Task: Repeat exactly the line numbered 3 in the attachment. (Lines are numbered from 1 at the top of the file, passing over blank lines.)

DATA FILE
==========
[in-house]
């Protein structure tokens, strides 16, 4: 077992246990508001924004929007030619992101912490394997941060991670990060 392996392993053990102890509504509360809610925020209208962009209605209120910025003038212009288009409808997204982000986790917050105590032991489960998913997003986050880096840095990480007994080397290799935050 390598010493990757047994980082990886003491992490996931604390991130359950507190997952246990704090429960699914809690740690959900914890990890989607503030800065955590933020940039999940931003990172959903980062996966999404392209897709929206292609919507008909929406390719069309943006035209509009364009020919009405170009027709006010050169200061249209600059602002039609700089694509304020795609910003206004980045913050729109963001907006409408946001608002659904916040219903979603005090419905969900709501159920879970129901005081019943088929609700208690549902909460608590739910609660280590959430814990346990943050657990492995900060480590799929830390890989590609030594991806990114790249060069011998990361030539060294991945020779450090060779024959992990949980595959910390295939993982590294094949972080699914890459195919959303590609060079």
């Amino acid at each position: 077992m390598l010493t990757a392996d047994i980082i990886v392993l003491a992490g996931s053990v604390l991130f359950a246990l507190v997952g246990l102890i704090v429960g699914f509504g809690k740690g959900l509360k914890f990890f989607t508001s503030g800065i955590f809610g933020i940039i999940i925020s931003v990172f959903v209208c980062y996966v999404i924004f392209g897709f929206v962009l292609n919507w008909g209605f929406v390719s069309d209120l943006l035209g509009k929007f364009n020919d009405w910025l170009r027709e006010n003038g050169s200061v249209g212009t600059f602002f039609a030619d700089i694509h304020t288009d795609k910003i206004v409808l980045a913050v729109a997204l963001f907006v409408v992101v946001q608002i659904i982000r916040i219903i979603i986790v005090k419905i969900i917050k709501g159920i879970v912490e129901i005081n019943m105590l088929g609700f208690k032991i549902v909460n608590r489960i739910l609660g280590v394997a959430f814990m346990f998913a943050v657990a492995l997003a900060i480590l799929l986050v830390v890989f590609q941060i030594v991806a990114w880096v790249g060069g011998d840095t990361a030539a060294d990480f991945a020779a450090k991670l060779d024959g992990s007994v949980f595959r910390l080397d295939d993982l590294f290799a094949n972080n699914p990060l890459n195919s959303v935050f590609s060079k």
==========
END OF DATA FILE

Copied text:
């Amino acid at each position: 077992m390598l010493t990757a392996d047994i980082i990886v392993l003491a992490g996931s053990v604390l991130f359950a246990l507190v997952g246990l102890i704090v429960g699914f509504g809690k740690g959900l509360k914890f990890f989607t508001s503030g800065i955590f809610g933020i940039i999940i925020s931003v990172f959903v209208c980062y996966v999404i924004f392209g897709f929206v962009l292609n919507w008909g209605f929406v390719s069309d209120l943006l035209g509009k929007f364009n020919d009405w910025l170009r027709e006010n003038g050169s200061v249209g212009t600059f602002f039609a030619d700089i694509h304020t288009d795609k910003i206004v409808l980045a913050v729109a997204l963001f907006v409408v992101v946001q608002i659904i982000r916040i219903i979603i986790v005090k419905i969900i917050k709501g159920i879970v912490e129901i005081n019943m105590l088929g609700f208690k032991i549902v909460n608590r489960i739910l609660g280590v394997a959430f814990m346990f998913a943050v657990a492995l997003a900060i480590l799929l986050v830390v890989f590609q941060i030594v991806a990114w880096v790249g060069g011998d840095t990361a030539a060294d990480f991945a020779a450090k991670l060779d024959g992990s007994v949980f595959r910390l080397d295939d993982l590294f290799a094949n972080n699914p990060l890459n195919s959303v935050f590609s060079k």